Journalism

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Emma Hitt Nichols

Medical writing has been described as one of the top interesting 6-figure jobs. It is a perfect career change for scientists and doctors who want to work at home and enjoy a better work-life balance. This series of books will help people get started in freelance medical writing. It can also be used a resource for the many online programs now teaching medical writing. These books cover the materials of Dr. Hitt Nichols' 6-Week Course, "Everything You Need to Know to Start Your Freelance Medical Writing Business."

Milton Golin

Golin, a Chicago editor/publisher, became the first assistant editor of the Journal of the American Medical Association who was not a physician. The youngest of 10 children of Russian immigrants, Golin has had many adventures including flying the Himalayan “hump” as an aviator in Burma and China during World War II.

Carolyn Johnsen

The American public, government, and the news media continually grapple with myriad policy issues related to science and technology, including global warming, energy, stem-cell research, health care, childhood autism, food safety, and genetics, to name a few. Journalists have typically bridged the gap between scientists and the public, but the times now call for more engagement from the experts.

Susanna Hornig Priest

Science communicators need to understand more than how to interpret scientific facts and conclusions; they need to understand basic elements of the politics, sociology, and philosophy of science, as well as relevant media and communication theory, principles of risk communication, new trends, and how to evaluate the effectiveness of science communication programs, to mention just a few of the major challenges. "The Encyclopedia of Science and Technology Communication" provides a comprehensive introduction to students, professionals, and scholars.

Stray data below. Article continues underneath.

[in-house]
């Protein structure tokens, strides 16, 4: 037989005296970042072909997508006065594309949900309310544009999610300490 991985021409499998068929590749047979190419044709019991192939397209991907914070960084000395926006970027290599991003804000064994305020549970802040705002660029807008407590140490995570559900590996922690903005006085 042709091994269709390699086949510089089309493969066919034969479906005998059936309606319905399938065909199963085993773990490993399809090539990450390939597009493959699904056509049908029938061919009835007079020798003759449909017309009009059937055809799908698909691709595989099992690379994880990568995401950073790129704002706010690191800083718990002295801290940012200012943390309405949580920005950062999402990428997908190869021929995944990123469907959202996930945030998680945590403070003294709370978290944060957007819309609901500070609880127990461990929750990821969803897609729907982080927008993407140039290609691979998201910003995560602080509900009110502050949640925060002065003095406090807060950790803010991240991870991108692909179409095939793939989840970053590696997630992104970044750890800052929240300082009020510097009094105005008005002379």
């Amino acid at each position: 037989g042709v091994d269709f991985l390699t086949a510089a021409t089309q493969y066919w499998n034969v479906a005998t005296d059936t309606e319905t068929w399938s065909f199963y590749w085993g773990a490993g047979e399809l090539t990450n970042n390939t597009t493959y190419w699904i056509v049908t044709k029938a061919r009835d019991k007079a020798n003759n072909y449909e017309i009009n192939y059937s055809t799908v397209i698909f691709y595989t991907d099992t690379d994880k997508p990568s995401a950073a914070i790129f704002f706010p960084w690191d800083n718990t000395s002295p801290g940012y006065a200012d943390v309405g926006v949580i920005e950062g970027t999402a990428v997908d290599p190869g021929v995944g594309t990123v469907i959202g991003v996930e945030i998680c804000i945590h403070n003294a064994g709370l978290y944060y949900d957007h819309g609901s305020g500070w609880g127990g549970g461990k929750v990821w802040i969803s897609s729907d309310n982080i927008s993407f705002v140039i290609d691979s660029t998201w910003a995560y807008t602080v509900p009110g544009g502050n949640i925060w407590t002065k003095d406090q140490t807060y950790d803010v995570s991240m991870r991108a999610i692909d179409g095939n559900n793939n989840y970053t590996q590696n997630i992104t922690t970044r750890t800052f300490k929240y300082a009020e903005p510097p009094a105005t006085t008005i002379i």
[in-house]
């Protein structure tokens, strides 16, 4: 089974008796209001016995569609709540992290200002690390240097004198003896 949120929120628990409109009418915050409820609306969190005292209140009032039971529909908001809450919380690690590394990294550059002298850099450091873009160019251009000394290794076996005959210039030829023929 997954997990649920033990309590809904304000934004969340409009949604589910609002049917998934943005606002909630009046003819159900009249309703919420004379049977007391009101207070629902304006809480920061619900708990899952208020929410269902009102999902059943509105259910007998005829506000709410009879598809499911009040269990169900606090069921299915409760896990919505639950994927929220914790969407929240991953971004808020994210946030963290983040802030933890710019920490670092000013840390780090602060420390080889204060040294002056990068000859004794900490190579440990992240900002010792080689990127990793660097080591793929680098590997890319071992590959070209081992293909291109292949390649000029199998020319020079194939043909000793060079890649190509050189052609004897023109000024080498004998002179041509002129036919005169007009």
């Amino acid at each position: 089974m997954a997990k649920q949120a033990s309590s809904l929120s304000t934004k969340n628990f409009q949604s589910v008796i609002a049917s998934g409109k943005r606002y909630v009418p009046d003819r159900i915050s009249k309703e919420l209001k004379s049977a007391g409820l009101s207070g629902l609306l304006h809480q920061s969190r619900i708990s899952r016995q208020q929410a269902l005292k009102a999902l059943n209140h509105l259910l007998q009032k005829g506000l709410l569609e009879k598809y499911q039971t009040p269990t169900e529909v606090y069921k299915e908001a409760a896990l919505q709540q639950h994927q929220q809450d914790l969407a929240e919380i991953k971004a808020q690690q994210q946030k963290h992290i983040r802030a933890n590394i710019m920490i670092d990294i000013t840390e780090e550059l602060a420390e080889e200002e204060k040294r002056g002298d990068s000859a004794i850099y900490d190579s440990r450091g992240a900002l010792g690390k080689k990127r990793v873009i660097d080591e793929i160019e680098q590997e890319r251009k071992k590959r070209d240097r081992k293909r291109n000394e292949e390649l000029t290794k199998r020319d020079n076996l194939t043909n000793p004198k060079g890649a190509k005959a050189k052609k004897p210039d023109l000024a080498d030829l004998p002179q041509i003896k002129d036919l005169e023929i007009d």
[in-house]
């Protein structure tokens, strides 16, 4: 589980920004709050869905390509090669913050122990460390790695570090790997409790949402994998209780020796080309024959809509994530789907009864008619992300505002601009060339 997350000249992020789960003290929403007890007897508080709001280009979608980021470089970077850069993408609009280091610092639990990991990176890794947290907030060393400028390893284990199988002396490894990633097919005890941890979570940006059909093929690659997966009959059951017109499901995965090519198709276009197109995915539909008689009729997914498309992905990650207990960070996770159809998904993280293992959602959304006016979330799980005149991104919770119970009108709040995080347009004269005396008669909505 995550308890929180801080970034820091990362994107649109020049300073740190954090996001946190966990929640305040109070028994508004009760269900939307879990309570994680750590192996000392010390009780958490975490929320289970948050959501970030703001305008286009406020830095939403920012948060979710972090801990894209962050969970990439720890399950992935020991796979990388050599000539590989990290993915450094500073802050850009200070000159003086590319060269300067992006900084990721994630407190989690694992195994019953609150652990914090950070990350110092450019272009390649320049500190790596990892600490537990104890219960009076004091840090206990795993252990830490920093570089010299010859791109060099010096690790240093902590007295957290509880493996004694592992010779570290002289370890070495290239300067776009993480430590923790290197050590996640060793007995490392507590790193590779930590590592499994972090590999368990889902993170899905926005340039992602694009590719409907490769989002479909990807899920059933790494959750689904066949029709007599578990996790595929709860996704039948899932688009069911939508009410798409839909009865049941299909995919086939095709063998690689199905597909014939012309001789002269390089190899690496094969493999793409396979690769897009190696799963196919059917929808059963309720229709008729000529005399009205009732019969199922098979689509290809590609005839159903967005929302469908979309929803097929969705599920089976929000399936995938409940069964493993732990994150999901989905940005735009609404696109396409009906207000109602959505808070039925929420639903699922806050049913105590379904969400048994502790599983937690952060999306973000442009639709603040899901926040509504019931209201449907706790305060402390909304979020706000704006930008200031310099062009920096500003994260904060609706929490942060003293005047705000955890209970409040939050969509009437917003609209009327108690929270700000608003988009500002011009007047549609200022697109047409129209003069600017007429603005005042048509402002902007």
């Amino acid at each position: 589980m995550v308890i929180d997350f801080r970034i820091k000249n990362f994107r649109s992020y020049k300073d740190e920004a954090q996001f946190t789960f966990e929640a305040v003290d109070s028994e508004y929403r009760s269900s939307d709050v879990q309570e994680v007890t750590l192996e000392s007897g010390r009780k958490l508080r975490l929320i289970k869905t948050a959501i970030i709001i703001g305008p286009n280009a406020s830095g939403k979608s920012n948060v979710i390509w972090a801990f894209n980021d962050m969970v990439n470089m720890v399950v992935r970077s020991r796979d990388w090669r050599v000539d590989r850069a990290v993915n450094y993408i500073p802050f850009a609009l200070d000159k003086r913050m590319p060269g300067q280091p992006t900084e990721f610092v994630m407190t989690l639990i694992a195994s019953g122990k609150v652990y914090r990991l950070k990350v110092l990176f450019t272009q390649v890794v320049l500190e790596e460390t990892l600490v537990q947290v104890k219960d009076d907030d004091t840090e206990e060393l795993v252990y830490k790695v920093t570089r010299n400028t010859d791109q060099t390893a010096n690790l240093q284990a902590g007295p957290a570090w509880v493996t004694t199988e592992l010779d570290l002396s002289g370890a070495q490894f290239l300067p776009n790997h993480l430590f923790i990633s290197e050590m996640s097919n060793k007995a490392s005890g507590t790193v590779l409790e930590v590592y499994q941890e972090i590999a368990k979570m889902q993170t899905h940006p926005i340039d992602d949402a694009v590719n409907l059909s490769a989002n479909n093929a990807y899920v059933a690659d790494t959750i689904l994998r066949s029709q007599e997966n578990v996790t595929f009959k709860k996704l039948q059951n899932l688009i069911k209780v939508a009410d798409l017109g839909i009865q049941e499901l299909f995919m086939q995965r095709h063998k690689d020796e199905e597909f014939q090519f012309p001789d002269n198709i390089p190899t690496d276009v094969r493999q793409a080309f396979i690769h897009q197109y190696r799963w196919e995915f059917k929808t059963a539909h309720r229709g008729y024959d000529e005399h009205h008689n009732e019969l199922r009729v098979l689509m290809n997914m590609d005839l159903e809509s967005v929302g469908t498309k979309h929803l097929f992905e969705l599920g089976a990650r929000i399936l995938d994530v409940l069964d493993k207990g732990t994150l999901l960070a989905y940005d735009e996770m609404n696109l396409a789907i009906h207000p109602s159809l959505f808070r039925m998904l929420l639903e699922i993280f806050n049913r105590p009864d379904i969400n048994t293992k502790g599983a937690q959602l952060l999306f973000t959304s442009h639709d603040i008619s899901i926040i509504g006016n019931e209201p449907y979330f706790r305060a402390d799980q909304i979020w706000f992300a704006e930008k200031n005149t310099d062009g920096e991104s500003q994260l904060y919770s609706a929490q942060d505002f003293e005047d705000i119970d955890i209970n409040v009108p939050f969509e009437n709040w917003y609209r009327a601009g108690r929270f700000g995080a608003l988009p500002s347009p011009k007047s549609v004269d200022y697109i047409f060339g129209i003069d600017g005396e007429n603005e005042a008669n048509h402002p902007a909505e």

Bob Conrad

Conrad, communication officer for the Nevada Department of Conservation and Natural Resources, has written a resource for those in public relations or who perform similar communications functions for businesses or organizations. Conrad exams the current state of the news media, the public relations profession, crisis communications practices, science, and emerging social media technologies. He says the book "includes important tips and lessons learned from a variety of examples. It is an examination of the shifting landscape between public relations, journalism, and new media."

David Sachsman, James Simon, and JoAnn Myer Valenti

The book provides a view of American environmental journalism in the first decade of the new century. It contains a review of the literature, results of present research describing indepth accounts of environment reporters at work, and examines whether the first decade of the 21st century was a golden age of environmental reporting. The authors note environment reporters and their sources are eager to get news out, but not always in the same way or at the same time.

Dennis Meredith

Meredith's aim in producing this guide is to help researchers develop the most productive relationships with Public Information Officers (PIOs) — whether at an institution, a journal, a scientific society, or a funding agency. He explains PIOs come in two basic models: the sales rep PIO and the PIO/journalist. The later is far more effective and credible than the sales rep PIO. One bit of advice he gives will warm the hearts of science writers: "Avoid Arbitrary Embargoes."

Dennis Meredith

Drawing on knowledge gleaned from a 40-year career in research communication, Dennis Meredith shows researchers and communication practitioners how to use a wide range of communication tools and techniques to disseminate discoveries to key audiences: colleagues, institutional leaders, legislators, corporate sponsors, funding agency administrators, media, and the public.